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Review: "Death's Harlequin" (The Shadow)
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John Olsen
2013-08-23 06:57:14 UTC
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DEATH'S HARLEQUIN was published in the May 1, 1939 issue of The Shadow
Magazine. Death's Harlequin - he twisted his murderous way through a
maze of international intrigue, to meet The Shadow at the end!

This is a good one. Yes, it has its flaws. But there's plenty of death
traps and underground lairs, and that always makes for a fun story.
There's a few loose ends, but those are pretty commonplace in the pulp
stories, and can be forgiven if they're not too blatant. The important
thing is, does it draw you in and want you to keep reading? The answer
is yes.

The identity of the sinister figure known as "Death's Harlequin" is a
mystery. He's a strange, costumed superspy who is working to cripple
America! What we know of this sinister figure is strange, to say the
least. He is only known by the name "Number One." He dresses in a
Harlequin's costume, a shapeless black satin smock with wide white
ruffles at the neck and huge white ornamental buttons. But his face...
his face is horrible. It's the face of a dead man; thin lips drawn away
from skull-like teeth, a pale yellow skin shining faintly with the sign
of decay. A living corpse in the costume of a Harlequin!

When this story was published, war was raging throughout Europe, even
though the U.S. wouldn't enter the war for over two more years. We had a
secretary of war. We had military secrets. And we had spies. Spies on
our side. Spies on their side. This, then, is the time of our story.

The story takes place in our nation's capital, Washington, D.C. We meet
Jane Purdy a mysterious, beautiful blond dressed in fur. We follow her
to the most fashionable beauty shop in Washington, where the proprietor
Madame Alyce escorts her to a hidden underground headquarters.

Yes, Jane Purdy is a spy for the powerful international organization run
by Number One. They are working to destroy America's ability to enter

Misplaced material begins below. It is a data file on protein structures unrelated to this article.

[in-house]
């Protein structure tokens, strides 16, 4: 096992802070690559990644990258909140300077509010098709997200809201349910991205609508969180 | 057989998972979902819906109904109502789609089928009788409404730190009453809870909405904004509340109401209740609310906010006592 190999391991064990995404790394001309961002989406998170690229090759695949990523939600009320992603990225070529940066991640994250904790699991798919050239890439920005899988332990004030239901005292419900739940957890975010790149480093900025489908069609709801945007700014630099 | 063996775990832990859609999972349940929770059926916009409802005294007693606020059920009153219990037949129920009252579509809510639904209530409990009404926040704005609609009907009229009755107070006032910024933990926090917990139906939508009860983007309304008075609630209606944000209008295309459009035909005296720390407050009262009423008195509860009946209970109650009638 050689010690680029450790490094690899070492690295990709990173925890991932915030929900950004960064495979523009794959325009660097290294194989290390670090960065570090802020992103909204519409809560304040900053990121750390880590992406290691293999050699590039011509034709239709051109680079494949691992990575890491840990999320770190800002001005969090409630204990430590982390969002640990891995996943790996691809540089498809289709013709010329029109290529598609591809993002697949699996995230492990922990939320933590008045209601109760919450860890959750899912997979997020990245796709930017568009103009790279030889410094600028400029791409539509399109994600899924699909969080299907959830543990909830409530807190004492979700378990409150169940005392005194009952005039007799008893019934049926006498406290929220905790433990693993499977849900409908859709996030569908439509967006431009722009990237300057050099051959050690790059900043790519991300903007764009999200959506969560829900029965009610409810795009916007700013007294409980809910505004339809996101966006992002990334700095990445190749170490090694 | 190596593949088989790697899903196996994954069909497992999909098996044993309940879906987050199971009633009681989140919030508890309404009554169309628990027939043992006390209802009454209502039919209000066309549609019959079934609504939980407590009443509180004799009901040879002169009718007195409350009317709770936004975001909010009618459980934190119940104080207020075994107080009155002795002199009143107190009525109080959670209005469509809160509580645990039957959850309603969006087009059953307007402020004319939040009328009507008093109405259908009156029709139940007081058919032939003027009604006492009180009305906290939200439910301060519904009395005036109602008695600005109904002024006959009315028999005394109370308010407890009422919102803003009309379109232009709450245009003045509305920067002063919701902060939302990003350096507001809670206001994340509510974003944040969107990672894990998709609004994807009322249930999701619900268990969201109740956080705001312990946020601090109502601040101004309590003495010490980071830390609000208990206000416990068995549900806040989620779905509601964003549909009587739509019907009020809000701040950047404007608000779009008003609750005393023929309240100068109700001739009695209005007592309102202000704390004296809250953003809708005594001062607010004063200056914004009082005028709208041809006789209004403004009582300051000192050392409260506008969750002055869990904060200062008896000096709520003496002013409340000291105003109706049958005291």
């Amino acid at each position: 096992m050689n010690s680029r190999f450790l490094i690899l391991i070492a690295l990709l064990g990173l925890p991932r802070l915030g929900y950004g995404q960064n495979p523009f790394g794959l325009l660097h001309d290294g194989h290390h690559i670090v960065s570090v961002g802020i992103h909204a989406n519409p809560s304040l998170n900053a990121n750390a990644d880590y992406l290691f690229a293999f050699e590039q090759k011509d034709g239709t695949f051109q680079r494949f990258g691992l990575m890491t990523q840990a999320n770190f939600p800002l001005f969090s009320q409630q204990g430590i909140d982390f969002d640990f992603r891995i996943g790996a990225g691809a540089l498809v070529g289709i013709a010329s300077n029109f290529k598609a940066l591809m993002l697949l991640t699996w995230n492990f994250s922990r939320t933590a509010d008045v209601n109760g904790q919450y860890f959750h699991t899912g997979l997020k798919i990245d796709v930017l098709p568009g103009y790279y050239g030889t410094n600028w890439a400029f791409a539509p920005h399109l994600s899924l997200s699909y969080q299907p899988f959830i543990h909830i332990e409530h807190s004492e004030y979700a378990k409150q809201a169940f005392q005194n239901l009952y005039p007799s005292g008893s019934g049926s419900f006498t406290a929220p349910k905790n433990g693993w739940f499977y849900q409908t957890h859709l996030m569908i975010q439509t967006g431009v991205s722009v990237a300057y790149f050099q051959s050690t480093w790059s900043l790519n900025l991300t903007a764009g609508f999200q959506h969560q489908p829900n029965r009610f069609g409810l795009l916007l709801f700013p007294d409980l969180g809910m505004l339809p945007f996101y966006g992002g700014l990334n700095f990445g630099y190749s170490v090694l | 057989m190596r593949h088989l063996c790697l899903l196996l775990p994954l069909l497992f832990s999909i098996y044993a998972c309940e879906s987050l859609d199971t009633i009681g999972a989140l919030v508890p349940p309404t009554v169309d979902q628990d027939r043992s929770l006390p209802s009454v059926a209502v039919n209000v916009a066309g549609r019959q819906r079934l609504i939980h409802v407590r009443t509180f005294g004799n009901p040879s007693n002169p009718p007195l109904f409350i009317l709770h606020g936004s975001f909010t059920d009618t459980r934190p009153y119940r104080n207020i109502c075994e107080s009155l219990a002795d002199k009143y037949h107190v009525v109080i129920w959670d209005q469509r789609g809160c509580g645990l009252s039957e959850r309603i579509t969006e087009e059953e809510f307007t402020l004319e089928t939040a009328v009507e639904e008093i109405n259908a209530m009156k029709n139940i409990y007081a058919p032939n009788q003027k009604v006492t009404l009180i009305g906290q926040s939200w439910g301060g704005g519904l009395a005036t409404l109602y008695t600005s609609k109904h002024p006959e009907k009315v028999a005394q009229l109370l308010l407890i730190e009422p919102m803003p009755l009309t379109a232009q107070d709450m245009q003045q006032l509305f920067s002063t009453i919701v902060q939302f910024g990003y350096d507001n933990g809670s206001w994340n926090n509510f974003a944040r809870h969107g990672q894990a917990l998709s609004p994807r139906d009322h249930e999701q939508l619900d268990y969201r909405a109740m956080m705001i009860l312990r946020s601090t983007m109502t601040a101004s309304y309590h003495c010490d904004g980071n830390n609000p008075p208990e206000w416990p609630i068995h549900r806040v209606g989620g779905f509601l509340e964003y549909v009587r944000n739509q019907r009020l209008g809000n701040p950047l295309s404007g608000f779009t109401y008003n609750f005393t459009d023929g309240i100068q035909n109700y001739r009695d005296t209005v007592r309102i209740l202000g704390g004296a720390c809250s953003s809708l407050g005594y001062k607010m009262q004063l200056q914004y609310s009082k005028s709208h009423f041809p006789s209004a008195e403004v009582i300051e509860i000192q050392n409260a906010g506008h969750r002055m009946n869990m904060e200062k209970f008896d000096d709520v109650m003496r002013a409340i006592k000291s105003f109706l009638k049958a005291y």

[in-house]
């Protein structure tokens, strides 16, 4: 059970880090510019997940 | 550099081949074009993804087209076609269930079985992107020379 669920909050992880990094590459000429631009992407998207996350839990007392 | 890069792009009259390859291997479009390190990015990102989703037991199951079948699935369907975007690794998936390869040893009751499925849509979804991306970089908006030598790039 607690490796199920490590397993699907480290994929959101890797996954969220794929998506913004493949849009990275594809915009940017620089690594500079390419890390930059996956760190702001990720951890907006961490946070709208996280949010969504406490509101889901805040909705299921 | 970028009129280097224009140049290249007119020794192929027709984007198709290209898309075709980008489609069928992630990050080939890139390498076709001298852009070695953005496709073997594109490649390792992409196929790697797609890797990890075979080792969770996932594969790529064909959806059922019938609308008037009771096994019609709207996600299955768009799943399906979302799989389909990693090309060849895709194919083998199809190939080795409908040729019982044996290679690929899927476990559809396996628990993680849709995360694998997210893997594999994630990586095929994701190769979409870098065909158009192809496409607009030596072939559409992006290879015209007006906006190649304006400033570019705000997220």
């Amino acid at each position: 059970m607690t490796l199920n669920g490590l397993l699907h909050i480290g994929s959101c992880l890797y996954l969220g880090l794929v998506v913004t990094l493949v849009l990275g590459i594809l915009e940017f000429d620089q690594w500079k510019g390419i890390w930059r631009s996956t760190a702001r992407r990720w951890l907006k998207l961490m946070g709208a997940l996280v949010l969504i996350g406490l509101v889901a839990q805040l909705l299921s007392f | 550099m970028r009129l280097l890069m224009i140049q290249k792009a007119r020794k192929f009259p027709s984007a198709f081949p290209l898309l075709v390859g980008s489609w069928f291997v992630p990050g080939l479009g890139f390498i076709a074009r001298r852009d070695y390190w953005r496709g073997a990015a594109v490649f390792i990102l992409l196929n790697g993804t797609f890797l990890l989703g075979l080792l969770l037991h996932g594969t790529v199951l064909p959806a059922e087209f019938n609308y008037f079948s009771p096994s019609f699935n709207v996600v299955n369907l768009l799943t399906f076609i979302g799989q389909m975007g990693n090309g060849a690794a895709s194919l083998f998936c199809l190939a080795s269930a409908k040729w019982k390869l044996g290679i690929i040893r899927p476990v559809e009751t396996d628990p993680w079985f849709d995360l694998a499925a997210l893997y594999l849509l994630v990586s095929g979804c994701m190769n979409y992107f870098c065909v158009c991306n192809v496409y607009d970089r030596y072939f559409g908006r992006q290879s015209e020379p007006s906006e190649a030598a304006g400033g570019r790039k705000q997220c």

the war; all this under the direction of a warlike foreign dictator. An
unnamed dictator, as directed under Street and Smith's policies. But we
are told Madame Alyce has narrow, Oriental eyes. It's not too much of a
stretch to figure out which country was meant.

Vic Marquette, ace agent of the US Secret Service, is now working for
the F.B.I and is on her trail, trying to follow her to the mysterious
leader of the spy-ring. But he has his hands full, as these spies are a
brutal and bloodthirsty bunch. They'll kill at the drop of a hat to
obtain their goals.

What are these spies after? Why, the secret plans, of course! What else
would spies be after? There are ALWAYS secret plans; you know that!
Secret plans of what? Aw, come on! Does it really matter? The important
thing is that the spies are after the secret plans and will go to any
lengths to get them. And The Shadow must stop them, free the innocent
blackmail victims from their evil grasp, and reveal the hidden identity
of the head of the spy ring. Whew! The Shadow's going to be one busy hero!

One annoying factor in these stories of espionage intrigue is the ease
with which secret plans are obtained by the bad guys. If we are to
believe that they are such vital top secrets, shouldn't we also believe
they would be more securely guarded? But, no. Often they are just in the
upstairs library safe at the home of some official. Boy, are they ever
careless by today's standards!

This story was written by Theodore Tinsley, not Walter Gibson. It was
his tenth Shadow story. In total, he wrote twenty seven of them,
starting in 1936 and ending in 1943. Generally, Tinsley was faithful to
Gibson's writing style. He is known, however, for a bit more sex and
violence than is Gibson. And in this story, that reputation is
well-deserved.

Tinsley's villain, the mysterious master-spy known as Number One, is a
true sadist. A shrill giggle from his thin lips shows that he enjoys the
torture and death. Perhaps it's due to his drug dependency. We are told
that he smokes hasheesh; can't go a day without it. He's depicted as a
real degenerate. Tinsley's graphic descriptions of sadistic torture and
murder exceed what Gibson ever did.

Theodore Tinsley's penchant for underground mazes, caverns and
headquarters is also clearly illustrated here. In Madame Alyce's beauty
establishment, there is a large swimming pool in the basement. But
hidden below the swimming pool, even further underground, is a secret
meeting room deep in the bowels of the earth. In a downtown garage, an
elevator goes down to the basement. Then a secret door leads further
downward to a deep cell in which prisoners are tortured. And out near
the marshy shore of Chesapeake Bay sits an old fisherman's hut. But deep
beneath the muddy foundations of the decaying fisherman's hut is the
amazing underground headquarters of Number One. These types of hidden
rooms are Theodore Tinsley's signature.

The cast of recurring characters is small, probably because the action